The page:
The Enzyme Database

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EC 1.14.11.50      
Transferred entry: (–)-deoxypodophyllotoxin synthase. Now EC 1.14.20.8, (–)-deoxypodophyllotoxin synthase
[EC 1.14.11.50 created 2016, deleted 2018]
 
 
EC 1.14.20.8     Relevance: 99.4%
Accepted name: (–)-deoxypodophyllotoxin synthase
Reaction: (–)-yatein + 2-oxoglutarate + O2 = (–)-deoxypodophyllotoxin + succinate + CO2 + H2O
For diagram of podophyllotoxin biosynthesis, click here
Glossary: (–)-yatein = (3R,4R)-4-(1,3-benzodioxol-5-ylmethyl)-3-(3,4,5-trimethoxybenzyl)dihydrofuran-2(3H)-one
(–)-deoxypodophyllotoxin = (5R,5aR,8aR)-5-(3,4,5-trimethoxyphenyl)-5,8,8a,9-tetrahydrofuro[3′,4′:6,7]naphtho[2,3-d][1,3]dioxol-6(5a)-one
Other name(s): 2-ODD (gene name)
Systematic name: (–)-yatein,2-oxoglutarate:oxygen oxidoreductase (ring-forming)
Comments: The enzyme, characterized from the plant Sinopodophyllum hexandrum (mayapple), is involved in the biosynthetic pathway of podophyllotoxin, a non-alkaloid toxin lignan whose derivatives are important anticancer drugs. It catalyses the closure of the central six-membered ring in the aryltetralin scaffold.
Links to other databases: BRENDA, EXPASY, KEGG, MetaCyc
References:
1.  Lau, W. and Sattely, E.S. Six enzymes from mayapple that complete the biosynthetic pathway to the etoposide aglycone. Science 349 (2015) 1224–1228. [DOI] [PMID: 26359402]
[EC 1.14.20.8 created 2016 as EC 1.14.11.50, transferred 2018 to EC 1.14.20.8]
 
 
EC 2.1.1.330     Relevance: 79.5%
Accepted name: 5′-demethylyatein 5′-O-methyltransferase
Reaction: S-adenosyl-L-methionine + (–)-5′-demethylyatein = S-adenosyl-L-homocysteine + (–)-yatein
For diagram of podophyllotoxin biosynthesis, click here
Glossary: (–)-5′-demethylyatein = (3R,4R)-4-(2,3-benzodioxol-5-ylmethyl)-3-(3-hydroxy-4,5-dimethoxybenzyl)dihydrofuran-2(3H)-one
(–)-yatein = (3R,4R)-4-(1,3-benzodioxol-5-ylmethyl)-3-(3,4,5-trimethoxybenzyl)dihydrofuran-2(3H)-one
Other name(s): OMT1 (gene name)
Systematic name: S-adenosyl-L-methionine:(–)-5′-demethylyatein 5′-O-methyltransferase
Comments: The enzyme, characterized from the plant Sinopodophyllum hexandrum, is involved in the biosynthetic pathway of podophyllotoxin, a non-alkaloid toxin lignan whose derivatives are important anticancer drugs.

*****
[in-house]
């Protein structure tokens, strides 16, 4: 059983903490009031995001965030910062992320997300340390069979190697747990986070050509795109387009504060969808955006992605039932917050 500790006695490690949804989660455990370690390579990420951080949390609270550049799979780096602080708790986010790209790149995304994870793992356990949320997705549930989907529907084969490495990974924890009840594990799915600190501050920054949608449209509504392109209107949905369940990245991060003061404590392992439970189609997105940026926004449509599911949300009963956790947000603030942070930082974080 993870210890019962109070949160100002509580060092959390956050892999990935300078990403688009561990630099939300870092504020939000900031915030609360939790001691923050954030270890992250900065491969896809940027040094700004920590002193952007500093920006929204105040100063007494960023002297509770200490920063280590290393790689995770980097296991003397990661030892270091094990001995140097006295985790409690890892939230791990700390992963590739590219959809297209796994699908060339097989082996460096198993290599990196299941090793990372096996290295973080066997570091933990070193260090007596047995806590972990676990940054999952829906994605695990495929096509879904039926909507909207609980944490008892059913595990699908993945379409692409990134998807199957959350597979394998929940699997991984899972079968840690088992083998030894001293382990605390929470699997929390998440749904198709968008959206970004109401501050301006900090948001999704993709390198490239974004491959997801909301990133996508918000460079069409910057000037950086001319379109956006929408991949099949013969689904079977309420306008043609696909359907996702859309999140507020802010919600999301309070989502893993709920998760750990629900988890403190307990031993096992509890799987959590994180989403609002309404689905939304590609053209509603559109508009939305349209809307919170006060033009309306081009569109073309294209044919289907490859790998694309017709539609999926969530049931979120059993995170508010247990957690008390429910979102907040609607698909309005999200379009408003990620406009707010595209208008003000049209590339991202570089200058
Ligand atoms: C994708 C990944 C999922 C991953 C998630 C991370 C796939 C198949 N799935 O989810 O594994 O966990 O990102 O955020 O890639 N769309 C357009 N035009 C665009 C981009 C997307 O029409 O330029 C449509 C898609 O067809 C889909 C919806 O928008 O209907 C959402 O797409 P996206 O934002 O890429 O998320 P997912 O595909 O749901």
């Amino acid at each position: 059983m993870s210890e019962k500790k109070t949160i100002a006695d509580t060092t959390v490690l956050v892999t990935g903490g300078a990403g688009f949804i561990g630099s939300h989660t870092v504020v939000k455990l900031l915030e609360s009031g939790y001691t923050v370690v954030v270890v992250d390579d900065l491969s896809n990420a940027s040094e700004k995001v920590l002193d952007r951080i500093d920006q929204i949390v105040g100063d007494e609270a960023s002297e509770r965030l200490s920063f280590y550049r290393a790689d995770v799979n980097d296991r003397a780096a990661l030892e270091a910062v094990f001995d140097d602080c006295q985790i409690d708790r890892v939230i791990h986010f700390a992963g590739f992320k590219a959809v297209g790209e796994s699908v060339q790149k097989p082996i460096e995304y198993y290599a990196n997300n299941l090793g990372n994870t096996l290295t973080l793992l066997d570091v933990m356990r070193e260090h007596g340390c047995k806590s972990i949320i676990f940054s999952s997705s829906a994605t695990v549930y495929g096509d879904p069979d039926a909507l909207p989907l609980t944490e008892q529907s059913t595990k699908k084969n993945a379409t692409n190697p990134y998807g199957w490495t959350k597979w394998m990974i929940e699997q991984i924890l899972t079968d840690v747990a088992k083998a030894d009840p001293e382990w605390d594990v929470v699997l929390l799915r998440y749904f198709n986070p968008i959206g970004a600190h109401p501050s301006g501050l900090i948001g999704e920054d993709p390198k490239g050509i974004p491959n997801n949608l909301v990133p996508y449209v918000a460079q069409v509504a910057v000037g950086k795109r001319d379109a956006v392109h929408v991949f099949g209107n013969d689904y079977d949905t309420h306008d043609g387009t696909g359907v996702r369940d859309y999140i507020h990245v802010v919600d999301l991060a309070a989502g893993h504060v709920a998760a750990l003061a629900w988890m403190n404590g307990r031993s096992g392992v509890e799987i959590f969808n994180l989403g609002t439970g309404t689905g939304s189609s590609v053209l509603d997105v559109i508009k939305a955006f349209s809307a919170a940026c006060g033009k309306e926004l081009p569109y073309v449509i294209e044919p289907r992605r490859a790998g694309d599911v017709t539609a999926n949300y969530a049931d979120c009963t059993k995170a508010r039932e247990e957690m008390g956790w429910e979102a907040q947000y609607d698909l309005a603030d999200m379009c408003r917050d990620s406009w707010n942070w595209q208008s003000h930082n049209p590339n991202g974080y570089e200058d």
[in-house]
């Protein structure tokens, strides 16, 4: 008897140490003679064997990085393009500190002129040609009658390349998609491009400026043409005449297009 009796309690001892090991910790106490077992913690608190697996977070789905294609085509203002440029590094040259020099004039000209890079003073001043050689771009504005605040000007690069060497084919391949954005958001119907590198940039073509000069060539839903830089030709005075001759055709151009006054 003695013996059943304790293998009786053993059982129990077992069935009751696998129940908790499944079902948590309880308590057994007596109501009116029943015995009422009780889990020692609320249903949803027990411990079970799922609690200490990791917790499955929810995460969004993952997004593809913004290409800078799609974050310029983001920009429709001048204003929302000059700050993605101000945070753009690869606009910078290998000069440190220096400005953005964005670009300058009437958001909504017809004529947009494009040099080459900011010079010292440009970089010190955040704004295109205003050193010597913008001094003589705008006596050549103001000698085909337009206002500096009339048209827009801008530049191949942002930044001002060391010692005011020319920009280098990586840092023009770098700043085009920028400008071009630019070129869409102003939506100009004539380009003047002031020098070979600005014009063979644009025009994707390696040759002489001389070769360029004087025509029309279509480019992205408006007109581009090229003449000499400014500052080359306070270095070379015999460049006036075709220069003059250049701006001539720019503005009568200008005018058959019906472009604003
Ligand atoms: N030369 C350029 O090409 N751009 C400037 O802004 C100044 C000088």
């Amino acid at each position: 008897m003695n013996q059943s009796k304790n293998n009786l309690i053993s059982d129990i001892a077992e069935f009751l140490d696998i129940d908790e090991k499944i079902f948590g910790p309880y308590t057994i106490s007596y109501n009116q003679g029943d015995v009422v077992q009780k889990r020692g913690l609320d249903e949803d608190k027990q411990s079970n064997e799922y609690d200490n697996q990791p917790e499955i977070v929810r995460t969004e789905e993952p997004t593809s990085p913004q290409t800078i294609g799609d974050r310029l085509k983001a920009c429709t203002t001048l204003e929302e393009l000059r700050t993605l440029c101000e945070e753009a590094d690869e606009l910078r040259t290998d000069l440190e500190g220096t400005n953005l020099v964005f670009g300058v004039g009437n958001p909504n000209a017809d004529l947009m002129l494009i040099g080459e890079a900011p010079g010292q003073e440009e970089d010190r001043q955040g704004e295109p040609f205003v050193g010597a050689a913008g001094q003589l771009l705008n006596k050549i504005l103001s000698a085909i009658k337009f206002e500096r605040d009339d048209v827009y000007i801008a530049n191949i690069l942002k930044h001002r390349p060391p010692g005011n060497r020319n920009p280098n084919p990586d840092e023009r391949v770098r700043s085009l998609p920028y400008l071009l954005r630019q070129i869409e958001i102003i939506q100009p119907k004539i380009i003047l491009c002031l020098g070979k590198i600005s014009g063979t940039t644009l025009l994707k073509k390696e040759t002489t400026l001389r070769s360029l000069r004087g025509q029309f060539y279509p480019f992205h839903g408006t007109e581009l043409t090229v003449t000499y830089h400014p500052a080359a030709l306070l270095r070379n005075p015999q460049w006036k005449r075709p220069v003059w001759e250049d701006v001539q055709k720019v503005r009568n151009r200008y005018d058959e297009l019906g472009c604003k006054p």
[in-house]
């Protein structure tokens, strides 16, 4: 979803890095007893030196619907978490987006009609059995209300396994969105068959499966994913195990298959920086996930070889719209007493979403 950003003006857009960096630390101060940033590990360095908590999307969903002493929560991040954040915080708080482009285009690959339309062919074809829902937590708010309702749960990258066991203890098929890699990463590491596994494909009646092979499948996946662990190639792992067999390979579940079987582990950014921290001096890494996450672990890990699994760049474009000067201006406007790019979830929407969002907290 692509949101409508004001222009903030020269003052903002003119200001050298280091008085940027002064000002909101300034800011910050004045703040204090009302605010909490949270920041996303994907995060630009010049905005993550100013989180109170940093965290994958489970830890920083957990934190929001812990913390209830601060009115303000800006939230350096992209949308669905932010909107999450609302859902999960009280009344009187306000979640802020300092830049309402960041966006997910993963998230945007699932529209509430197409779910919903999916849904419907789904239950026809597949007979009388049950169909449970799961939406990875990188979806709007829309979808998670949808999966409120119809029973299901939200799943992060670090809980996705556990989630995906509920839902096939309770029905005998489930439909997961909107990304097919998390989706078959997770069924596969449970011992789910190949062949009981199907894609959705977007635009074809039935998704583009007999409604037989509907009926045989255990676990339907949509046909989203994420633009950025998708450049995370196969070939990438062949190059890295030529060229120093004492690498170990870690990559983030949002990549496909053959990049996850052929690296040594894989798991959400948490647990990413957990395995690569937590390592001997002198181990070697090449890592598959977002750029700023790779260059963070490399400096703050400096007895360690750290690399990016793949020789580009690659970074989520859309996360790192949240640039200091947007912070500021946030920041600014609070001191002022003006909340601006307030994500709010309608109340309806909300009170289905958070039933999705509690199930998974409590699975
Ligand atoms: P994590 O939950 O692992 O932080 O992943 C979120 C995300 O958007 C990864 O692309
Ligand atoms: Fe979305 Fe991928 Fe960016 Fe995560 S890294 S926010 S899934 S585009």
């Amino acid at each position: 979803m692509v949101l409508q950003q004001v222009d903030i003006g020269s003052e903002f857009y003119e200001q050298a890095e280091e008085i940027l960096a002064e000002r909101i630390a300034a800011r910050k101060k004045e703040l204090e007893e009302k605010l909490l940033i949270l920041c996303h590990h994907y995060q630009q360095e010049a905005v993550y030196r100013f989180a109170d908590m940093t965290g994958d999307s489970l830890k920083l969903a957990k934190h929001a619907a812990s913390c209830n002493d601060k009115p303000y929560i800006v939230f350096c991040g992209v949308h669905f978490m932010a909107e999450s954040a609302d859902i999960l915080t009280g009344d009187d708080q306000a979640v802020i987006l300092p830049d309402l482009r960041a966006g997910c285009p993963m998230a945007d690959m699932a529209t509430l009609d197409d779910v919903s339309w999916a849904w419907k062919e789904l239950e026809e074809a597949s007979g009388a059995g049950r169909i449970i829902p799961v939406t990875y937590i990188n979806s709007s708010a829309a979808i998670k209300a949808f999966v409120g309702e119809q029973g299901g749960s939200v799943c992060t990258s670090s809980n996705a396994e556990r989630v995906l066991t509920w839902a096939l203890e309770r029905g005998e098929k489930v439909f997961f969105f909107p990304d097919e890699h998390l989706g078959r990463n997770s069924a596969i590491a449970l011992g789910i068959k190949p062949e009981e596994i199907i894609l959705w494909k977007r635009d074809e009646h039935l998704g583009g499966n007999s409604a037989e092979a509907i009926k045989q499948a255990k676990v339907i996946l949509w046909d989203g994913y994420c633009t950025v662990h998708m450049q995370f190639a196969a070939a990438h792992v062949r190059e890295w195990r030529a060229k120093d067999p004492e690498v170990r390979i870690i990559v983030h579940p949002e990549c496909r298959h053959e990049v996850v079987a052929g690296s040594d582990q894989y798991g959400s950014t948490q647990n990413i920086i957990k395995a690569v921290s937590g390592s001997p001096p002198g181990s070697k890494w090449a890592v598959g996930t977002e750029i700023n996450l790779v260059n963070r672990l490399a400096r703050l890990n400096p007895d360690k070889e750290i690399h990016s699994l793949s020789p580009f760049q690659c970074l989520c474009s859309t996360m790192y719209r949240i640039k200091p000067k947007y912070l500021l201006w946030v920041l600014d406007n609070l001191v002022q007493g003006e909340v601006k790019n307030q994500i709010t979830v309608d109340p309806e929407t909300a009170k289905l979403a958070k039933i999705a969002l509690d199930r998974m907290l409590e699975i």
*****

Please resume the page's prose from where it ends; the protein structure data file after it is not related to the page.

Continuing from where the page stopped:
Links to other databases: BRENDA, EXPASY, KEGG, MetaCyc
References:
1.  Lau, W. and Sattely, E.S. Six enzymes from mayapple that complete the biosynthetic pathway to the etoposide aglycone. Science 349 (2015) 1224–1228. [DOI] [PMID: 26359402]
[EC 2.1.1.330 created 2016]
 
 
EC 5.3.3.11     Relevance: 43.8%
Accepted name: isopiperitenone Δ-isomerase
Reaction: isopiperitenone = piperitenone
For diagram of (–)-carvone, perillyl aldehyde and pulegone biosynthesis, click here
Systematic name: isopiperitenone Δ84-isomerase
Comments: Involved in the biosynthesis of menthol and related monoterpenes in peppermint (Mentha piperita) leaves.
Links to other databases: BRENDA, EXPASY, KEGG, MetaCyc, CAS registry number: 96595-07-2
References:
1.  Kjonaas, R.B., Venkatachalam, K.V. and Croteau, R. Metabolism of monoterpenes: oxidation of isopiperitenol to isopiperitenone, and subsequent isomerization to piperitenone by soluble enzyme preparations from peppermint (Mentha piperita) leaves. Arch. Biochem. Biophys. 238 (1985) 49–60. [DOI] [PMID: 3885858]
[EC 5.3.3.11 created 1989]
 
 
EC 1.1.1.243     Relevance: 41.2%
Accepted name: carveol dehydrogenase
Reaction: (–)-trans-carveol + NADP+ = (–)-carvone + NADPH + H+
For diagram of (–)-carvone, perillyl aldehyde and pulegone biosynthesis, click here
Other name(s): (–)-trans-carveol dehydrogenase
Systematic name: (–)-trans-carveol:NADP+ oxidoreductase
Links to other databases: BRENDA, EXPASY, KEGG, MetaCyc, UM-BBD, CAS registry number: 122653-66-1
References:
1.  Gershenzon, J., Maffei, M. and Croteau, R. Biochemical and histochemical-localization of monoterpene biosynthesis in the glandular trichomes of spearmint (Mentha spicata). Plant Physiol. 89 (1989) 1351–1357. [PMID: 16666709]
[EC 1.1.1.243 created 1992]
 
 
EC 4.2.3.186     Relevance: 39.4%
Accepted name: ent-13-epi-manoyl oxide synthase
Reaction: ent-8α-hydroxylabd-13-en-15-yl diphosphate = ent-13-epi-manoyl oxide + diphosphate